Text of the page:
To Ink

It’s 8pm & she & I are dusk
again lost, fuzzed – a lush, & me near-drunk –
just us, just as the popcorn air & sunk-
en August sun against us drills & clasps
my wind-burred fingers, turns their subtle task
from rolling fags, from gestures, to ink.
Were I to write her some words, some small chunk
of what I’ll call the heart, what harm? What risk?

. . .

The words at hand now handed, now I stand
indoors, in fear, yet pleased with what I planned.
Now I can barely speak to order drinks.
As time ticks slow, I sink as sunlight sinks.
Outside, the heaters start to glow & warm
her, reading. I mistake the light for dawn.

(One of three poems published in Haque magazine.)


Whimpers and Bangs

“Do you want us to not be doing that?”
He’d jump to ask the nearest authority figure
soon as we started larking about or
having a laugh which gained us
a bollocking at school and earned more
work at work.

And he turned to asking it of himself, offering
out the mirror invariably in his pants, half-cut
on cut-price plonk, panicked, forcing
a sliver of a grin.
We stuck it out together though – through
more thicks than thins.

Now in the old boys’ home, he’s got perennial
shits and we all have to sit around
bearing the brunt of it while in his turn
the fella slumps with a globule
of saliva like quicksilver glistening
on his chin.

I tell him:
“You shouldn’t be going out like that,”
but he won’t listen.

(One of three poems published in Haque magazine.)


My flapping hands Freudian-slip, or whatever
the equivalent is and she cracks up.
(Still can’t get the hang of this lark).

The carriage clatters with her
primal laugh, her primate laugh.
Her retarded laugh.

She signs: Busy day?
I rock my hand from side to side.
I sign: You?
She weaves a reply

like tumbleweed after a bad joke,
as the commuters cough and rustle
their papers and don’t look.

She signs: I love conducting you
She signs: my symphony

and laughs again and I know
my reddening cheeks and derailed gaze
are signs, shouting at her

louder than voices.

(One of three poems published in Haque magazine.)

Agnostics & Alcoholics

Some years back, we made this. Poem by me, video by Sarina Gascon McCavana, read by Garrett Millerick.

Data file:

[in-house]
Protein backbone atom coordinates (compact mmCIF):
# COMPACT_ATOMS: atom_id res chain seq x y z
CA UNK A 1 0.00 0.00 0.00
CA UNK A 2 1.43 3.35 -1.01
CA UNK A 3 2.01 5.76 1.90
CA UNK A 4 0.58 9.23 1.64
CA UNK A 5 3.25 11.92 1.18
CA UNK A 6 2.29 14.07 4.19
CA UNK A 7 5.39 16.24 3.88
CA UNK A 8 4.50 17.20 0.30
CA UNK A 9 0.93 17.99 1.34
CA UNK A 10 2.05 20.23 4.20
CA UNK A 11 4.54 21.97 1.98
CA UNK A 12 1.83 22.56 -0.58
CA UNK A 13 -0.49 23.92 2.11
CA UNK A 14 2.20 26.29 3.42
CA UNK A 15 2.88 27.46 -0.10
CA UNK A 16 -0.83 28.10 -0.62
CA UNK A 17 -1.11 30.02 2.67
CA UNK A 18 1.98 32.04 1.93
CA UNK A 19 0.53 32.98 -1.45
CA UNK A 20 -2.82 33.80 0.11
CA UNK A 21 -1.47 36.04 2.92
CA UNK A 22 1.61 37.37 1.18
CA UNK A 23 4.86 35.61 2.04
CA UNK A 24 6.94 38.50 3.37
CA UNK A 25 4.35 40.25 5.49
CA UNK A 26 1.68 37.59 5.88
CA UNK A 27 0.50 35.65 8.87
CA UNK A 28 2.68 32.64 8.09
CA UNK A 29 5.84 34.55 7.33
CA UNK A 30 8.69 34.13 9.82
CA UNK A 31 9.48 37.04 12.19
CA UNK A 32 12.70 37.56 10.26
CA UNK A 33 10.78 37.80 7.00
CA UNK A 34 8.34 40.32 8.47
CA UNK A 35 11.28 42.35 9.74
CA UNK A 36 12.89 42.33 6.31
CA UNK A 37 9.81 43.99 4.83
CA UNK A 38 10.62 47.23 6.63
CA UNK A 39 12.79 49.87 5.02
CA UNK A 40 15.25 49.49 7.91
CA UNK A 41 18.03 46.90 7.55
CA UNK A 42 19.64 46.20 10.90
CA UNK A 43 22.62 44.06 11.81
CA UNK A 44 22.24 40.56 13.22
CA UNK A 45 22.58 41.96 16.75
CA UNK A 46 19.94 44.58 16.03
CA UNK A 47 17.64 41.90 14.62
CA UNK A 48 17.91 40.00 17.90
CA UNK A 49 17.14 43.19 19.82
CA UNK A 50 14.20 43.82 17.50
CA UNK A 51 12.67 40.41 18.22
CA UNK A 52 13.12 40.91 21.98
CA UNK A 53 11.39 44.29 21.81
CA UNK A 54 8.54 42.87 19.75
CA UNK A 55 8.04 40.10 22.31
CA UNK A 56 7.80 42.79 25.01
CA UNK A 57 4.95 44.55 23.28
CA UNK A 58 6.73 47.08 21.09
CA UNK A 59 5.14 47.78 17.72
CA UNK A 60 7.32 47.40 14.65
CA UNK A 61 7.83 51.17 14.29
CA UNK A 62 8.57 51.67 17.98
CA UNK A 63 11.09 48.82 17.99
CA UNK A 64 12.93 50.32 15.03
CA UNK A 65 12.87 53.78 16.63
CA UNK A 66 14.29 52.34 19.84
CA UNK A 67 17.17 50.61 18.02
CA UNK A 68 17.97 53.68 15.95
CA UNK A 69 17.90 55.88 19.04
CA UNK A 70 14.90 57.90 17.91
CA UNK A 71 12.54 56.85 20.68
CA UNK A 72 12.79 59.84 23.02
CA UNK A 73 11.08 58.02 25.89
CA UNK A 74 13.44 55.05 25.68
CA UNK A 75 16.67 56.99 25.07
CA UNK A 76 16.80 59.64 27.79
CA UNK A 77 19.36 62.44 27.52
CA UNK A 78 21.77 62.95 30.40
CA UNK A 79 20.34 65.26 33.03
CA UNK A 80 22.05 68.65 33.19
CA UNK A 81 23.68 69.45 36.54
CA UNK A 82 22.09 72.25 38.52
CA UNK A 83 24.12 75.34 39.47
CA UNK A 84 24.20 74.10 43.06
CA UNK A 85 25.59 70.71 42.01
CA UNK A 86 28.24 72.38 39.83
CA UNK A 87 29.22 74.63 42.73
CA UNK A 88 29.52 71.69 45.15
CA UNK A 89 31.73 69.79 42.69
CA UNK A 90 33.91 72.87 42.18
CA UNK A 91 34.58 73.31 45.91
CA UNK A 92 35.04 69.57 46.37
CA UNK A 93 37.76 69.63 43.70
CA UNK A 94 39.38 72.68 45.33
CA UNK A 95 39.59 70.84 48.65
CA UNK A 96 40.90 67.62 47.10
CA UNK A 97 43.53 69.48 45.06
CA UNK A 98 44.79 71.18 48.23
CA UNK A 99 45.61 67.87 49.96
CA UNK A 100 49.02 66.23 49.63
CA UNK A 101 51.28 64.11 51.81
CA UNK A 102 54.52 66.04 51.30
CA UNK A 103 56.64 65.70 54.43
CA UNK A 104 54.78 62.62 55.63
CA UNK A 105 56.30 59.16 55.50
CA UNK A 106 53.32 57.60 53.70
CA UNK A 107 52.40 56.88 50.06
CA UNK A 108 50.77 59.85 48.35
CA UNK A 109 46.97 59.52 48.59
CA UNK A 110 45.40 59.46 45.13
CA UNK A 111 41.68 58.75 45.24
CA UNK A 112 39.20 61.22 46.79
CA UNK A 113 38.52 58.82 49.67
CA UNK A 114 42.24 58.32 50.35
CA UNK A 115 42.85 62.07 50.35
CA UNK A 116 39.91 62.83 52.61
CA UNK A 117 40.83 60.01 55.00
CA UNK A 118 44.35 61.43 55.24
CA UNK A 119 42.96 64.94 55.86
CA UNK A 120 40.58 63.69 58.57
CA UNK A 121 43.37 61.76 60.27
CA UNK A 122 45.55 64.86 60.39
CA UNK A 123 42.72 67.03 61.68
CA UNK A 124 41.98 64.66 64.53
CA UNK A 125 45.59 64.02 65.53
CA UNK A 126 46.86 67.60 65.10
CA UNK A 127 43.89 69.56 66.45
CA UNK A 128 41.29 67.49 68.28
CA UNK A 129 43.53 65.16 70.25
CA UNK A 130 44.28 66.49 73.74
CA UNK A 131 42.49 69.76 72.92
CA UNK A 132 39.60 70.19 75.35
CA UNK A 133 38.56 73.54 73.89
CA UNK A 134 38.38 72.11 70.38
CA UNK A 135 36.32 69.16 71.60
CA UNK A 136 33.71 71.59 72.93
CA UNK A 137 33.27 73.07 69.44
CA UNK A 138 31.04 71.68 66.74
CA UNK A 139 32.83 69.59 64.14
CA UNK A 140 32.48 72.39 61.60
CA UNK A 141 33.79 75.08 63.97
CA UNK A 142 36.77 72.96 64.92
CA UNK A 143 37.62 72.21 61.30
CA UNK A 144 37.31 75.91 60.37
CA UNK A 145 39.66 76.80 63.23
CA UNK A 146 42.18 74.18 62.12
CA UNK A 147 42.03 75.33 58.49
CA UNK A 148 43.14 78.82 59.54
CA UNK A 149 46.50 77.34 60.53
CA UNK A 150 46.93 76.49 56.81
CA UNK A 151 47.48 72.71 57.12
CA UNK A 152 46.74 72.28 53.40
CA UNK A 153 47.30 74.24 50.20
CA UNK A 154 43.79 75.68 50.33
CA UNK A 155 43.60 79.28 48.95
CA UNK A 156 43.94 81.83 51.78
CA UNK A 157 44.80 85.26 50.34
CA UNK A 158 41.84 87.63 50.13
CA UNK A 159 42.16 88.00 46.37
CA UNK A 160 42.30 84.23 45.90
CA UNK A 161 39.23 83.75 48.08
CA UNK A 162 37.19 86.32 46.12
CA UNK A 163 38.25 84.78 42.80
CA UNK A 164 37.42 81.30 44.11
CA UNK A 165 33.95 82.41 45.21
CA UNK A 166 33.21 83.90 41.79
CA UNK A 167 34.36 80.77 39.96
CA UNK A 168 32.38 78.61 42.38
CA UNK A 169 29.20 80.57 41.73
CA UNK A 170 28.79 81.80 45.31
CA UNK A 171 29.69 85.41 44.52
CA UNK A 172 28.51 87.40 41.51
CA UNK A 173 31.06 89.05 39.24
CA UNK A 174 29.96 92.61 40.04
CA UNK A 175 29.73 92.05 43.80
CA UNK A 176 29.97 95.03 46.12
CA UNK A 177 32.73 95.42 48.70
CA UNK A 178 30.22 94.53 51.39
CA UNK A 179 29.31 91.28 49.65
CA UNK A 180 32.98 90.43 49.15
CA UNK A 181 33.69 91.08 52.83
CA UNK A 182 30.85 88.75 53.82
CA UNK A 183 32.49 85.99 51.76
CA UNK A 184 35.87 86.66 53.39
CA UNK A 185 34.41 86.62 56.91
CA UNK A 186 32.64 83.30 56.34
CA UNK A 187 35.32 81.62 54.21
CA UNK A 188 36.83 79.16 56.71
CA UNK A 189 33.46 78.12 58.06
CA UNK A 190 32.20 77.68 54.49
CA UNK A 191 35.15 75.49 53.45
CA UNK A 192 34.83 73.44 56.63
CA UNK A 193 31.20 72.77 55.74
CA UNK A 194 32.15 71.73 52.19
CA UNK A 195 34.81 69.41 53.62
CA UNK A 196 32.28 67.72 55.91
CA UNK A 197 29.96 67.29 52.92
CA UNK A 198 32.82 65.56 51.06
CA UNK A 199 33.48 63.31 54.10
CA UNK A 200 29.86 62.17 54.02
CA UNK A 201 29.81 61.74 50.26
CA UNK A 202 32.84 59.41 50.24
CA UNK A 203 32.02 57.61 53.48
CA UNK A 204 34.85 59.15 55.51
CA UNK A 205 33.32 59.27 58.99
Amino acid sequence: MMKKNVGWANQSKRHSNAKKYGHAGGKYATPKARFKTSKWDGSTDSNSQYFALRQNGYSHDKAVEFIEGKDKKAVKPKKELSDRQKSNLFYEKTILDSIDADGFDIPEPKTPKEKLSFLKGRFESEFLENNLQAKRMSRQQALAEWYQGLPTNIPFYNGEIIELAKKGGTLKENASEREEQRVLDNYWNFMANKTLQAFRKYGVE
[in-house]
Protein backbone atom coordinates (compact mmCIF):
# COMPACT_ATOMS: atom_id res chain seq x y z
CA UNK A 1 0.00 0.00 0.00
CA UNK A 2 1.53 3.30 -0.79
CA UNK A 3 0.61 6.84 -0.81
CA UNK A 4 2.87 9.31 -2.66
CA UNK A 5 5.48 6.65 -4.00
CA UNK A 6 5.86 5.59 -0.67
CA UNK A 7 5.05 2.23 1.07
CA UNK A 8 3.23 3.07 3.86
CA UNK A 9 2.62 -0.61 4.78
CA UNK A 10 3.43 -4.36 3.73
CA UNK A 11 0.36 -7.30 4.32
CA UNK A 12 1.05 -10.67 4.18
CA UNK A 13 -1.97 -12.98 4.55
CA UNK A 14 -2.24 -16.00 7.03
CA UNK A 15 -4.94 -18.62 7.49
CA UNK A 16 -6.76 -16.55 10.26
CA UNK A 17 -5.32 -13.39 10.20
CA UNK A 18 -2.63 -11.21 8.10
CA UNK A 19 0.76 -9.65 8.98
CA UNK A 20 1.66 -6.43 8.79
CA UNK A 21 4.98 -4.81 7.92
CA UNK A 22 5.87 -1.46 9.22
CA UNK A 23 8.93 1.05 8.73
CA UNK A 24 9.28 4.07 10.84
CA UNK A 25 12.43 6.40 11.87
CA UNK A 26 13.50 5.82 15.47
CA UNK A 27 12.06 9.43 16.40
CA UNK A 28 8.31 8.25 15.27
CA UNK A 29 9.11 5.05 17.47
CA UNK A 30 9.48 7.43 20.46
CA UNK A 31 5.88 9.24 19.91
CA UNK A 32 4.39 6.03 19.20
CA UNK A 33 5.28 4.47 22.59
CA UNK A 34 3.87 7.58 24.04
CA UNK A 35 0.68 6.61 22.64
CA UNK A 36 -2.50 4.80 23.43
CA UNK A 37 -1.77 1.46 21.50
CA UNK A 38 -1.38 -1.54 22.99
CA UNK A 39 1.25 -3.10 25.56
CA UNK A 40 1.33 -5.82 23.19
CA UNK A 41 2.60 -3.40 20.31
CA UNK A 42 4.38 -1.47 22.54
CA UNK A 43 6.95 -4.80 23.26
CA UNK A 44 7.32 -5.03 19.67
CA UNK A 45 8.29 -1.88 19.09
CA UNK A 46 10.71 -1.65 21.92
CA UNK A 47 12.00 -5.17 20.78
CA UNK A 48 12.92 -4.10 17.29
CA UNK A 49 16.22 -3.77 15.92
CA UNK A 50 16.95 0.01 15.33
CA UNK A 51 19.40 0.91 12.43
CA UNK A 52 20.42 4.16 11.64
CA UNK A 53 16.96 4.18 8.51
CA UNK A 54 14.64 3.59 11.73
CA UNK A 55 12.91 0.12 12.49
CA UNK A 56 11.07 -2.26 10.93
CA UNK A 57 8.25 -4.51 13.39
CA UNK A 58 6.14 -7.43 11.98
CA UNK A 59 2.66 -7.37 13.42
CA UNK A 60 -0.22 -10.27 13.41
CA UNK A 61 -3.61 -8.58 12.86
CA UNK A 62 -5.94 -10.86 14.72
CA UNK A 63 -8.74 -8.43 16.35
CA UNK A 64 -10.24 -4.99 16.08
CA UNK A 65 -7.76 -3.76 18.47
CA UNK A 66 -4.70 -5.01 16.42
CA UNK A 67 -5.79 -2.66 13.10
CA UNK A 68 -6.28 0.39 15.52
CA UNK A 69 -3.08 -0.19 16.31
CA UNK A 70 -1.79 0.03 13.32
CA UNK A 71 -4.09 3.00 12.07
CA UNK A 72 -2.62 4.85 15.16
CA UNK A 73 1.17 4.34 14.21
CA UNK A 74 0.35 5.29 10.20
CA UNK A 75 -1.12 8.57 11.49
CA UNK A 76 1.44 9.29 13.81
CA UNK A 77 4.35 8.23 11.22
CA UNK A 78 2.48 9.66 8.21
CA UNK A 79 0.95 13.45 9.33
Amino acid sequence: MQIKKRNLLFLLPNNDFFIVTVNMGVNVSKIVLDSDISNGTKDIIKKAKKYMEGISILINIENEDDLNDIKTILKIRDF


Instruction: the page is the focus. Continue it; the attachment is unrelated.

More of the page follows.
(Watch Agnostics & Alcoholics on Vimeo.)

Agnostics & Alcoholics

In a pub the other day, I saw a sterling English lad
Who pondered not a vapid thought: did creators create man?
I said: ‘My boy, this beer you see
Was fermented in a brewery,
Fermented much like you and me
As god’s master plan.’

The lad simply turned with ease
And said to me: ‘Now listen, geez,
If this god’s all he’s cracked up to be
And if he’s linked inextricably
To ale and beer and stout techniques,
How come my pint tastes of piss?’

Alas, I could not answer this.

Rhyming piglets

A rhyming abstract! Ignoring the wobbly scansion, it is a Good Thing this exists. (Thank you to Dr David Lawson for pointing this out.)

From “Armed sibling rivalry among suckling piglets” by David Fraser and B. K. Thompson (from Agriculture Canada)

A piglet’s most precious possession
Is the teat that he fattens his flesh on.
He fights for his teat with tenacity
Against any sibling’s audacity.
The piglet, to arm for this mission,
Is born with a warlike dentition
Of eight tiny tusks, sharp as sabres,
Which help in impressing the neighbors;
But to render these weapons less harrowing,
Most farmers remove them at farrowing.
We studied pig sisters and brothers
When some had their teeth, but not others.
We found that when siblings aren’t many,
The weapons help little if any,
But when there are many per litter,
The teeth help their owners grow fitter.
But how did selection begin
To make weapons to use against kin?

Science poems: Pi by Wislawa Szymborska

Breaking through the anaesthetic of familiarity is what poets do best. It is their business. But poets, too many of them and for too long, have overlooked the goldmine of inspiration offered by science.
– Richard Dawkins, Unweaving the Rainbow

Richard Dawkins is right, but not completely. I agree with him, but only so far. As a human who loves science and loves poetry, I would love to see the two married more often. Eternal. Civil. Tempestuous. Shotgun.

To kick things off, something mathematical, irrational:

by Wislawa Szymborska

The admirable number pi:
three point one four one.
All the following digits are also initial,
five nine two because it never ends.
It can’t be comprehended six five three five at a glance,
eight nine by calculation,
seven nine or imagination,
not even three two three eight by wit, that is, by comparison
four six to anything else
two six four three in the world.
The longest snake on earth calls it quits at about forty feet.
Likewise, snakes of myth and legend, though they may hold out a bit longer.
The pageant of digits comprising the number pi
doesn’t stop at the page’s edge.
It goes on across the table, through the air,
over a wall, a leaf, a bird’s nest, clouds, straight into the sky,
through all the bottomless, bloated heavens.
Oh how brief – a mouse tail, a pigtail – is the tail of a comet!
How feeble the star’s ray, bent by bumping up against space!
While here we have two three fifteen three hundred nineteen
my phone number your shirt size the year
nineteen hundred and seventy-three the sixth floor
the number of inhabitants sixty-five cents
hip measurement two fingers a charade, a code,
in which we find hail to thee, blithe spirit, bird thou never wert
alongside ladies and gentlemen, no cause for alarm,
as well as heaven and earth shall pass away,
but not the number pi, oh no, nothing doing,
it keeps right on with its rather remarkable five,
its uncommonly fine eight,
its far from final seven,
nudging, always nudging a sluggish eternity
to continue.